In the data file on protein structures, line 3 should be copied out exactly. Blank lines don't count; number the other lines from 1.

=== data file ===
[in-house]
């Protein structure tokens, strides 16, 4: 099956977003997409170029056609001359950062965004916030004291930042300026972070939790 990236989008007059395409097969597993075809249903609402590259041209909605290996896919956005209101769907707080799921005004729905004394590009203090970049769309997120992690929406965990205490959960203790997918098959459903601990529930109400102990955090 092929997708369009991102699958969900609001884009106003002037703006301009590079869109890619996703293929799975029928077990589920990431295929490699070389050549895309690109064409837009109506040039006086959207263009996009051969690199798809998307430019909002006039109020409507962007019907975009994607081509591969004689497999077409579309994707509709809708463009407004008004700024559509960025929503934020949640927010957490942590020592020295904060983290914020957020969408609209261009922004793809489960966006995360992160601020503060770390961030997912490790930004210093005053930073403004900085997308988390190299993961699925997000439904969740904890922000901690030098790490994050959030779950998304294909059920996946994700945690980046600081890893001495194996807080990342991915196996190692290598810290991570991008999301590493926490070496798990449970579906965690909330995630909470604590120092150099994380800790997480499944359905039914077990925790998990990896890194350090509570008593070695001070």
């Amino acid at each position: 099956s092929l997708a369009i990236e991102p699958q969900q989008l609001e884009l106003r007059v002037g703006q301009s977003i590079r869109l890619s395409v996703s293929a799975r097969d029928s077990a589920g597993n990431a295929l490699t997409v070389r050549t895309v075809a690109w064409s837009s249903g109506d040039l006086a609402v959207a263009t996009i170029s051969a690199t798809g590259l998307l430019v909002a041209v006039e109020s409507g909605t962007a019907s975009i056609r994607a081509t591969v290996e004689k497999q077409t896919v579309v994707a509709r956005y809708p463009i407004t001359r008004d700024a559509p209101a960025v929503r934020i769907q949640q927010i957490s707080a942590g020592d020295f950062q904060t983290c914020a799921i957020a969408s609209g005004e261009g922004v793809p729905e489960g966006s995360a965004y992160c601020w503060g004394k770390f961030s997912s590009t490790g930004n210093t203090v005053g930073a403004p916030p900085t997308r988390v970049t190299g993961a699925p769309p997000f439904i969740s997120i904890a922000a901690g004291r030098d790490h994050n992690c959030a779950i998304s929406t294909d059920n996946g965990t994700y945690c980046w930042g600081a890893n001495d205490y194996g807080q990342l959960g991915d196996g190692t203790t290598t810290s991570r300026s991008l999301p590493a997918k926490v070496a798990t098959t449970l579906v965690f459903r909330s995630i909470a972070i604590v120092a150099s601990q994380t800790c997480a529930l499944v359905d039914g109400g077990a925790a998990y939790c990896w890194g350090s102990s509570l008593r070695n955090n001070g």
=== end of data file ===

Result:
């Amino acid at each position: 099956s092929l997708a369009i990236e991102p699958q969900q989008l609001e884009l106003r007059v002037g703006q301009s977003i590079r869109l890619s395409v996703s293929a799975r097969d029928s077990a589920g597993n990431a295929l490699t997409v070389r050549t895309v075809a690109w064409s837009s249903g109506d040039l006086a609402v959207a263009t996009i170029s051969a690199t798809g590259l998307l430019v909002a041209v006039e109020s409507g909605t962007a019907s975009i056609r994607a081509t591969v290996e004689k497999q077409t896919v579309v994707a509709r956005y809708p463009i407004t001359r008004d700024a559509p209101a960025v929503r934020i769907q949640q927010i957490s707080a942590g020592d020295f950062q904060t983290c914020a799921i957020a969408s609209g005004e261009g922004v793809p729905e489960g966006s995360a965004y992160c601020w503060g004394k770390f961030s997912s590009t490790g930004n210093t203090v005053g930073a403004p916030p900085t997308r988390v970049t190299g993961a699925p769309p997000f439904i969740s997120i904890a922000a901690g004291r030098d790490h994050n992690c959030a779950i998304s929406t294909d059920n996946g965990t994700y945690c980046w930042g600081a890893n001495d205490y194996g807080q990342l959960g991915d196996g190692t203790t290598t810290s991570r300026s991008l999301p590493a997918k926490v070496a798990t098959t449970l579906v965690f459903r909330s995630i909470a972070i604590v120092a150099s601990q994380t800790c997480a529930l499944v359905d039914g109400g077990a925790a998990y939790c990896w890194g350090s102990s509570l008593r070695n955090n001070g």